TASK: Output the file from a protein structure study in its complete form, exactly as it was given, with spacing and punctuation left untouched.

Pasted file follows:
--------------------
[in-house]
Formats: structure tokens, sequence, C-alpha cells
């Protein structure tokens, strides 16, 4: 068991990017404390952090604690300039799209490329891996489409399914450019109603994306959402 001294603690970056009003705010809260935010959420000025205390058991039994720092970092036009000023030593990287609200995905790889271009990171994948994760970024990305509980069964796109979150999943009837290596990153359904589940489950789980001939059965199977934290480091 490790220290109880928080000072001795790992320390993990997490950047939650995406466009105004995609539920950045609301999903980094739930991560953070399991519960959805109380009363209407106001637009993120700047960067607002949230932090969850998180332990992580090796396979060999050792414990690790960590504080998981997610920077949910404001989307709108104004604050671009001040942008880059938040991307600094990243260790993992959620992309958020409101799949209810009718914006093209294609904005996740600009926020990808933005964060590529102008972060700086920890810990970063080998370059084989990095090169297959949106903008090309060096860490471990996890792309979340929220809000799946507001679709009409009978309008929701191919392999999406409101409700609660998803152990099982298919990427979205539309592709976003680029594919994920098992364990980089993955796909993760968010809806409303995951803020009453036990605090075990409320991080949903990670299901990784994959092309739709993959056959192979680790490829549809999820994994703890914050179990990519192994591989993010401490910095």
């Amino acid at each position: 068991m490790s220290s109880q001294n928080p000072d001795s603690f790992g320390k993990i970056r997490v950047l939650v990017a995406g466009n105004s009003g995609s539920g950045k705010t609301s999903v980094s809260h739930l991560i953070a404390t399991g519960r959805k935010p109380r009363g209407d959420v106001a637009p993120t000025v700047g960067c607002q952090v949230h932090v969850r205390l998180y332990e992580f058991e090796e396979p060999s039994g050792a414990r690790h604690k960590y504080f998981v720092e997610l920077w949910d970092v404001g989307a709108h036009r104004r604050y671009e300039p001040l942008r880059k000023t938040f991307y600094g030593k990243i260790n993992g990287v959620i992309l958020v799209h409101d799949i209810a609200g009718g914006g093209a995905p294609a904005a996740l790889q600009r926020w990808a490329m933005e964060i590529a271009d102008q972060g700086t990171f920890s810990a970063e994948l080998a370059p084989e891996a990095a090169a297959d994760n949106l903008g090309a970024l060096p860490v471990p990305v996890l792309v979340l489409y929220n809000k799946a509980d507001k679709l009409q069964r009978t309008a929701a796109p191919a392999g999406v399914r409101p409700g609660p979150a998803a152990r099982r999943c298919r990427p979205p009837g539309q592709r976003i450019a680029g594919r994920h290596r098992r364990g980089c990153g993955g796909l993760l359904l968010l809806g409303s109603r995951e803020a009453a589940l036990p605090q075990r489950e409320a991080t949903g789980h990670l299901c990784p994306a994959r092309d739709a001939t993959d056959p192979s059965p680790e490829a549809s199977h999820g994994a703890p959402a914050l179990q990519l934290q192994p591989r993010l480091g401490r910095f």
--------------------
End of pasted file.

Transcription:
[in-house]
Formats: structure tokens, sequence, C-alpha cells
């Protein structure tokens, strides 16, 4: 068991990017404390952090604690300039799209490329891996489409399914450019109603994306959402 001294603690970056009003705010809260935010959420000025205390058991039994720092970092036009000023030593990287609200995905790889271009990171994948994760970024990305509980069964796109979150999943009837290596990153359904589940489950789980001939059965199977934290480091 490790220290109880928080000072001795790992320390993990997490950047939650995406466009105004995609539920950045609301999903980094739930991560953070399991519960959805109380009363209407106001637009993120700047960067607002949230932090969850998180332990992580090796396979060999050792414990690790960590504080998981997610920077949910404001989307709108104004604050671009001040942008880059938040991307600094990243260790993992959620992309958020409101799949209810009718914006093209294609904005996740600009926020990808933005964060590529102008972060700086920890810990970063080998370059084989990095090169297959949106903008090309060096860490471990996890792309979340929220809000799946507001679709009409009978309008929701191919392999999406409101409700609660998803152990099982298919990427979205539309592709976003680029594919994920098992364990980089993955796909993760968010809806409303995951803020009453036990605090075990409320991080949903990670299901990784994959092309739709993959056959192979680790490829549809999820994994703890914050179990990519192994591989993010401490910095």
């Amino acid at each position: 068991m490790s220290s109880q001294n928080p000072d001795s603690f790992g320390k993990i970056r997490v950047l939650v990017a995406g466009n105004s009003g995609s539920g950045k705010t609301s999903v980094s809260h739930l991560i953070a404390t399991g519960r959805k935010p109380r009363g209407d959420v106001a637009p993120t000025v700047g960067c607002q952090v949230h932090v969850r205390l998180y332990e992580f058991e090796e396979p060999s039994g050792a414990r690790h604690k960590y504080f998981v720092e997610l920077w949910d970092v404001g989307a709108h036009r104004r604050y671009e300039p001040l942008r880059k000023t938040f991307y600094g030593k990243i260790n993992g990287v959620i992309l958020v799209h409101d799949i209810a609200g009718g914006g093209a995905p294609a904005a996740l790889q600009r926020w990808a490329m933005e964060i590529a271009d102008q972060g700086t990171f920890s810990a970063e994948l080998a370059p084989e891996a990095a090169a297959d994760n949106l903008g090309a970024l060096p860490v471990p990305v996890l792309v979340l489409y929220n809000k799946a509980d507001k679709l009409q069964r009978t309008a929701a796109p191919a392999g999406v399914r409101p409700g609660p979150a998803a152990r099982r999943c298919r990427p979205p009837g539309q592709r976003i450019a680029g594919r994920h290596r098992r364990g980089c990153g993955g796909l993760l359904l968010l809806g409303s109603r995951e803020a009453a589940l036990p605090q075990r489950e409320a991080t949903g789980h990670l299901c990784p994306a994959r092309d739709a001939t993959d056959p192979s059965p680790e490829a549809s199977h999820g994994a703890p959402a914050l179990q990519l934290q192994p591989r993010l480091g401490r910095f």